Thursday, January 26, 2012

My Dream for Fundraising in 2012


As we conclude the first 31 days of 2012, I find myself reflecting on a few dreams and goals for fundraising during the remainder of the year:

  • That more people will understand that charitable giving blesses the donor as much as the recipient.
  • That charities better communicate that being on a “fire-in-the-belly” mission supersedes simply having a mission statement.
  • That nonprofits will understand that fundraising is not about “arm-twisting” but rather clear, cogent, and targeted communication. That it is the responsibility of the charity to identify a prospect’s interests and demonstrate how their charity’s work is aligned with the donor’s priorities.
  • That institutions understand that direct mail techniques are not used to insult appeal recipients but rather to assist those recipients. That utilizing all the allegedly “clich├ęd” direct response techniques is actually a thoughtful rather than insidious tactic and helps the potential donor navigate the appeal piece. 
  • That charities realize the true value today of social media. It will not replace traditional channels for gift revenue anytime soon, but it will help elevate relationships and engagement; enhancing traditional giving vehicles. 
  • That Ronald Reagan’s cold-war mantra of “Trust, but verify” is just as true for nonprofits as it was regarding the Russians in the late ‘80s. My hope is that charities will strive to gain the trust of their supporters and then supply verification of the outcomes of their contributions.
  • That America is recognized for being one of the most generous nations on earth. We gave nearly $291 billion dollars to charitable causes in 2010 despite one of the most difficult economic climates in decades. Additionally, people give because it feels good to be generous. My dream is that more people will have the chance to experience that transcendent, blissful feeling of philanthropy.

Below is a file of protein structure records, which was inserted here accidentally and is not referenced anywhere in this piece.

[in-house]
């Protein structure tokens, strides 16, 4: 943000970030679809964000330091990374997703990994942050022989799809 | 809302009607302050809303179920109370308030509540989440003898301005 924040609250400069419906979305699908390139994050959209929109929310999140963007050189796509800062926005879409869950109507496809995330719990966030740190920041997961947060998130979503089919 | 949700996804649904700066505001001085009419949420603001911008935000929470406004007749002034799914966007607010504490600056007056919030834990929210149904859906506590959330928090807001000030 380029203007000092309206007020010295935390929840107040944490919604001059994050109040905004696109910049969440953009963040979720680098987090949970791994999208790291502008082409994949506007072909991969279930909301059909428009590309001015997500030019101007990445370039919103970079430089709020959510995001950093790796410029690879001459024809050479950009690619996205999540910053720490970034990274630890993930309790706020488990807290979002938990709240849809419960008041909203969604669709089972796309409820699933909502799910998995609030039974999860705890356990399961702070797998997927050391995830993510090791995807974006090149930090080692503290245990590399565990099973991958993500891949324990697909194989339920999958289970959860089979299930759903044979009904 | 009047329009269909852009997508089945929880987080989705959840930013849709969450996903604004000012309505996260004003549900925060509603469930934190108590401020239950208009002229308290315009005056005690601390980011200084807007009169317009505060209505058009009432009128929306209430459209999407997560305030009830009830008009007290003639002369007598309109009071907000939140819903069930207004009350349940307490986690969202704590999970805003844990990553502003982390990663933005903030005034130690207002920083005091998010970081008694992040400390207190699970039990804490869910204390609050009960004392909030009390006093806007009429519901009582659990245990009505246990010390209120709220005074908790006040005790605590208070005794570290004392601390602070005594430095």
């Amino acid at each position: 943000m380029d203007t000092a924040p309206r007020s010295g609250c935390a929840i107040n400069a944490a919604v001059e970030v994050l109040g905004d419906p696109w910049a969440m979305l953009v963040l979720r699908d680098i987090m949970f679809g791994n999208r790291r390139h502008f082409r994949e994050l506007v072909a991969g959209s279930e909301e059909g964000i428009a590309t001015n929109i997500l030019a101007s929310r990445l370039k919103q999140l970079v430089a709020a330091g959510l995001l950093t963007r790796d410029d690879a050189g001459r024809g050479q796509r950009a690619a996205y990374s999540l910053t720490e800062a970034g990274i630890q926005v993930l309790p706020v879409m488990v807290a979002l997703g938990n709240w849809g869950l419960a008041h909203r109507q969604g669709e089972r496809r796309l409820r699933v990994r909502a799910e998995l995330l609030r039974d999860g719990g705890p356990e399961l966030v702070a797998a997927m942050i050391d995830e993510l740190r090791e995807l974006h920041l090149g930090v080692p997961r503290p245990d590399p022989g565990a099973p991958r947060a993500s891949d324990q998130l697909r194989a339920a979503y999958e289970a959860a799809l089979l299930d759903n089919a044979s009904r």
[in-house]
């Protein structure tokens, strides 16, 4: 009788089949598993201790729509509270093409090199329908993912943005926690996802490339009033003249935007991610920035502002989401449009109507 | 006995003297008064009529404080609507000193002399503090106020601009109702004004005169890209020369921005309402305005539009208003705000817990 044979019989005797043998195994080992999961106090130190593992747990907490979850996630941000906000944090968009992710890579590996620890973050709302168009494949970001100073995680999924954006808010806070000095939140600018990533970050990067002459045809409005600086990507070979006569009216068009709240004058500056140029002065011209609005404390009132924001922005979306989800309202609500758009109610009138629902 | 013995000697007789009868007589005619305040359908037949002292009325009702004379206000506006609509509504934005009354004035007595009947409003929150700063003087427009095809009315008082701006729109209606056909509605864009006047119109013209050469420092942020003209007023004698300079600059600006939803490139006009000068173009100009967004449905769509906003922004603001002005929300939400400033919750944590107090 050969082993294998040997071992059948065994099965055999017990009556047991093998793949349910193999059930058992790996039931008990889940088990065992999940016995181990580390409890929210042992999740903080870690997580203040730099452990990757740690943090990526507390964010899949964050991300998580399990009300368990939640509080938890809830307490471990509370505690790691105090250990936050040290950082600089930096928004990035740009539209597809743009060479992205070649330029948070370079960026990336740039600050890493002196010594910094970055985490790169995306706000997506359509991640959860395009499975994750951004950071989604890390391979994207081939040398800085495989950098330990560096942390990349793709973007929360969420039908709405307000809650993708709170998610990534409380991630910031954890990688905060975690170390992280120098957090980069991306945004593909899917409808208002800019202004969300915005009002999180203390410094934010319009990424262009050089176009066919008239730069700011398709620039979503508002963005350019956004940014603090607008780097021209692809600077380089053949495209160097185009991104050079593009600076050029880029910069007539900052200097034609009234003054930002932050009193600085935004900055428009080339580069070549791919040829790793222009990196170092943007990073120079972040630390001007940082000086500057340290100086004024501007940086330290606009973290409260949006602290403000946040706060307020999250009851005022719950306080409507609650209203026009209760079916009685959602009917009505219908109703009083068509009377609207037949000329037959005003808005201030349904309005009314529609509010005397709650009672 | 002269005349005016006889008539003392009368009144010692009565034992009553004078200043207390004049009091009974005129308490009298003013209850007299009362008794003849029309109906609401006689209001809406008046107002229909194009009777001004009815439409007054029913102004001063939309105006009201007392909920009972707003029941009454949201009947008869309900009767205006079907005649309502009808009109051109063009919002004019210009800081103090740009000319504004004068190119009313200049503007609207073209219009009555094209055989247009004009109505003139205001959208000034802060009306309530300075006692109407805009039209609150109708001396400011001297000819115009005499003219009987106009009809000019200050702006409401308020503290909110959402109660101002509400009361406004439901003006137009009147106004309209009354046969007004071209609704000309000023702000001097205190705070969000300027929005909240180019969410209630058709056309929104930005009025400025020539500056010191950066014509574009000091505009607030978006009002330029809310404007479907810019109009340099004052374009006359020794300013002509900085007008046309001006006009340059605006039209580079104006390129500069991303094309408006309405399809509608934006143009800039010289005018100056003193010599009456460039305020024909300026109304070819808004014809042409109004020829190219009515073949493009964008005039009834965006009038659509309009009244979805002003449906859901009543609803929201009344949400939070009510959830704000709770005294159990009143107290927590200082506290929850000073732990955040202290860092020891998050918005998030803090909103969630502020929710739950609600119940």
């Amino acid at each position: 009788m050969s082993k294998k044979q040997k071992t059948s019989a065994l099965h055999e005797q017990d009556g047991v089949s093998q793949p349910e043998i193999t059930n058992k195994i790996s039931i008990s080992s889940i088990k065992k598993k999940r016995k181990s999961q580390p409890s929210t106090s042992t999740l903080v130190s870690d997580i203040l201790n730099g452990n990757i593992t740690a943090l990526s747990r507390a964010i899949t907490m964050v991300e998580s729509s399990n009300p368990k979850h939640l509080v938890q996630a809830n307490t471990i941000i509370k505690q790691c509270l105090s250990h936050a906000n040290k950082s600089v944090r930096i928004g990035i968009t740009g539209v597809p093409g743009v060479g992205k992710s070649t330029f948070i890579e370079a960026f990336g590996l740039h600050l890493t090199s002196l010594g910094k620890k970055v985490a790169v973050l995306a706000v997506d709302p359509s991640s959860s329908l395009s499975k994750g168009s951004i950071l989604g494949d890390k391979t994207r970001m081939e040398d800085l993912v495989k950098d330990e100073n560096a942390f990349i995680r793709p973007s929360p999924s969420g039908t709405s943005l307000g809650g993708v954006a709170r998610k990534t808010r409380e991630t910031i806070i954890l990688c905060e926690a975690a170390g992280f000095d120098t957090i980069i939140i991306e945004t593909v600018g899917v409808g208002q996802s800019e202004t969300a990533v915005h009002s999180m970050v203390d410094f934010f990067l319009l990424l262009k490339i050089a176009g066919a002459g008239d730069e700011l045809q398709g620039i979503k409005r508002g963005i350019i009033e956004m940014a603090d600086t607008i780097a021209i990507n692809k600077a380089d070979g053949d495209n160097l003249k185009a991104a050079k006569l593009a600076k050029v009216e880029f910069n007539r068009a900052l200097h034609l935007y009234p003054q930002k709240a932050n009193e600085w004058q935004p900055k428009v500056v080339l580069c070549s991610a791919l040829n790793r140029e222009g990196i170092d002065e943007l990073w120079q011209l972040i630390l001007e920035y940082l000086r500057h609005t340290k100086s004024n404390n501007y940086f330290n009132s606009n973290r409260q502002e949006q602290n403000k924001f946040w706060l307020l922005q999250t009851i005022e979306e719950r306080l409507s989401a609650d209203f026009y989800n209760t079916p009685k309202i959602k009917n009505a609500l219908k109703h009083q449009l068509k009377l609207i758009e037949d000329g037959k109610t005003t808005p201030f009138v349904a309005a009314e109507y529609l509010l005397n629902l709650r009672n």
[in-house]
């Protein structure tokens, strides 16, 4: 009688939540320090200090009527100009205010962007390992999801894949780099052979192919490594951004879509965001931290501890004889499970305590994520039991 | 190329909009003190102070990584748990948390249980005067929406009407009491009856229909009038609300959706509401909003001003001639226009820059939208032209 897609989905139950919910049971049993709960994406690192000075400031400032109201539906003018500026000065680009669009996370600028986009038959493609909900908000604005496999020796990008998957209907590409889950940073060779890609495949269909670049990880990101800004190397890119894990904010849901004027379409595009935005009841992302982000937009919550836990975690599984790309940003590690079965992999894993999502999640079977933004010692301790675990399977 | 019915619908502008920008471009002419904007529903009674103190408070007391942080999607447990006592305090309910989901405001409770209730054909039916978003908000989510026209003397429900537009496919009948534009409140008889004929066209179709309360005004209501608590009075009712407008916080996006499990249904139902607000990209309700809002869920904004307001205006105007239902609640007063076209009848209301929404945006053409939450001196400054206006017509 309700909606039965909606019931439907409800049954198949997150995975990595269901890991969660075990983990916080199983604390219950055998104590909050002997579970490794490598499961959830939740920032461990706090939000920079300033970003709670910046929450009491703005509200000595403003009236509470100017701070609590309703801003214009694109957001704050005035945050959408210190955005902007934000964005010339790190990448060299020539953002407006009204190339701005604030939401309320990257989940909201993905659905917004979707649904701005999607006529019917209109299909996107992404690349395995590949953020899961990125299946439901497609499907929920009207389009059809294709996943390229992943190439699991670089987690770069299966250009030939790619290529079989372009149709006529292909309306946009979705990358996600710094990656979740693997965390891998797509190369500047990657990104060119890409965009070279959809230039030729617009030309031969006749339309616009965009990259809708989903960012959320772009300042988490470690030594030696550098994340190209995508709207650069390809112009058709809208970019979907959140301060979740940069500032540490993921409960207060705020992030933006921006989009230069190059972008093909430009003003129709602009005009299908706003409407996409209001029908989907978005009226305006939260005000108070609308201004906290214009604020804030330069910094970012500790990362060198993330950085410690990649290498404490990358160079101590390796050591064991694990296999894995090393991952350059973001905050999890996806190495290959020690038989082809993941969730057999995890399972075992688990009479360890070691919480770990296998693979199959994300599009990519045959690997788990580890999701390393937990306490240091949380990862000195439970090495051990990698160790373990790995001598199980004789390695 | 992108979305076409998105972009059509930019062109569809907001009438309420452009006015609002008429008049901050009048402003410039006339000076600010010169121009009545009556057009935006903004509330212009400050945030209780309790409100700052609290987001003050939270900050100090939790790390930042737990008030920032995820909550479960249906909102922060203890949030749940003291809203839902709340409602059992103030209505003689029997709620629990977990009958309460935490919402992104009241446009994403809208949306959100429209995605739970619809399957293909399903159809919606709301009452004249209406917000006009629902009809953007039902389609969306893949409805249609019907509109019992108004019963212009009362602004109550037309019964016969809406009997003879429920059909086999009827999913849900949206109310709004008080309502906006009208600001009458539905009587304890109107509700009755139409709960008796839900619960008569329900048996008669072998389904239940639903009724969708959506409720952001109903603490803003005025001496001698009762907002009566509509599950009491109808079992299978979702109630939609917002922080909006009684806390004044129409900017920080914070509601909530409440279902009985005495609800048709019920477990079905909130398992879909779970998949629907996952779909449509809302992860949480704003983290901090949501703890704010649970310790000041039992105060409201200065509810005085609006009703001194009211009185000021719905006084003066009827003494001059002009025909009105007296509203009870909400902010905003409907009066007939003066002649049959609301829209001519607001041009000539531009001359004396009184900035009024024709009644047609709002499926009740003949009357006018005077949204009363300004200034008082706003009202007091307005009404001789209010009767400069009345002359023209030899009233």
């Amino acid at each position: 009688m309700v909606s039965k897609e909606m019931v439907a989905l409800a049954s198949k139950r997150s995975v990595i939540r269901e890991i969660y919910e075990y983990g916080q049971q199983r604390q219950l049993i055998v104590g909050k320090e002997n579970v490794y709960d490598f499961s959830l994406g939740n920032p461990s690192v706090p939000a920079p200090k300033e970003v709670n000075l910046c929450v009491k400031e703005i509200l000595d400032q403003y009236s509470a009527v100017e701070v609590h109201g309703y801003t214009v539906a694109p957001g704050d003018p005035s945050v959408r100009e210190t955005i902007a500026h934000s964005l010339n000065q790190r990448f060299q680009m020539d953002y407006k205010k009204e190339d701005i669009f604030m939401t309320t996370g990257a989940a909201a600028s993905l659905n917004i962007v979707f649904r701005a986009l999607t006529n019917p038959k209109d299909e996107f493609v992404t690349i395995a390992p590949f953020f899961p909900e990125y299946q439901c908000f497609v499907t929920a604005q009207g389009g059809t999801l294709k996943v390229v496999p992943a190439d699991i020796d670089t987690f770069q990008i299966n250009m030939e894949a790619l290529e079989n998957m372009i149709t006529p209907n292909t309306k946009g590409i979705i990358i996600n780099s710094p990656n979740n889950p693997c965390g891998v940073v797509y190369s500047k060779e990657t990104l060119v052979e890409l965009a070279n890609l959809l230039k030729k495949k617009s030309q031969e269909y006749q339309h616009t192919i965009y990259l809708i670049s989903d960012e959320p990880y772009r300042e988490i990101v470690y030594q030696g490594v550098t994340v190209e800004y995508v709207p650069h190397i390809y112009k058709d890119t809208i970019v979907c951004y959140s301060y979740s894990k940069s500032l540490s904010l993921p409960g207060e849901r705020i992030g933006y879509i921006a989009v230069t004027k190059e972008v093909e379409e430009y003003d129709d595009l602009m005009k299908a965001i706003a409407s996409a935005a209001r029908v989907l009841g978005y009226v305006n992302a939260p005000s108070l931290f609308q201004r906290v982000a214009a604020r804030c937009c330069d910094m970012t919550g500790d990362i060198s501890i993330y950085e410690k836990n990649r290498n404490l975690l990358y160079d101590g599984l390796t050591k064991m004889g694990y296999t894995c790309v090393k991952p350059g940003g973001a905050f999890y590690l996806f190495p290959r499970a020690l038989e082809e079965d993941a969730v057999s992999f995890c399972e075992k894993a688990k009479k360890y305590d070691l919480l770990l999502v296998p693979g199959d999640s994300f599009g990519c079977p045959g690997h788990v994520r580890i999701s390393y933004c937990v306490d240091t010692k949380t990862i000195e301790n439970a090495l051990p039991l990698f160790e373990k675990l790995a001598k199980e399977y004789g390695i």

• That it is realized that facilitating generosity through professional fundraising efforts is a noble profession, helping donors feel good and helping good causes continue their missions. 

Wednesday, January 25, 2012

Videos and Making the Donor Connection

Donors don't often get to see how their contributions make a difference in a tangible way. They rarely meet the students who benefit from their student aid gift, they can't visit the African village assisted by the clean water well that they funded, they don't hear directly from the families that received food and shelter because of their gift, they don't see their money building a ship to monitor the ocean environment, or are taken directly into the jungle to see animals they have helped save.

Each of the following videos attempts to visually provide a closer connection with their charity. Some are folksy thank-yous, some feature the charity founders, some their staff in the field. Some have fairly sophisticated production values and some are more modest. Regardless of their appearance, their authenticity helps create an aura of credibility. 

The first video from University of California, Irvine utilizes a clever animation technique that ties together the comments from students that have received student aid. It employs a classic "thank-you donor" approach.

The second video from Charity:Water, a nonprofit that helps fund drilling for potable water wells, is also in the "thank-you" mode and features their affable founder and his likable staff. He and his organization come across as the kind charity that a 20 or 30 something could get behind.

The third video eschews higher production values or gimmicks but provides unvarnished statements of gratitude from real people helped by the social services agency Sarah's House.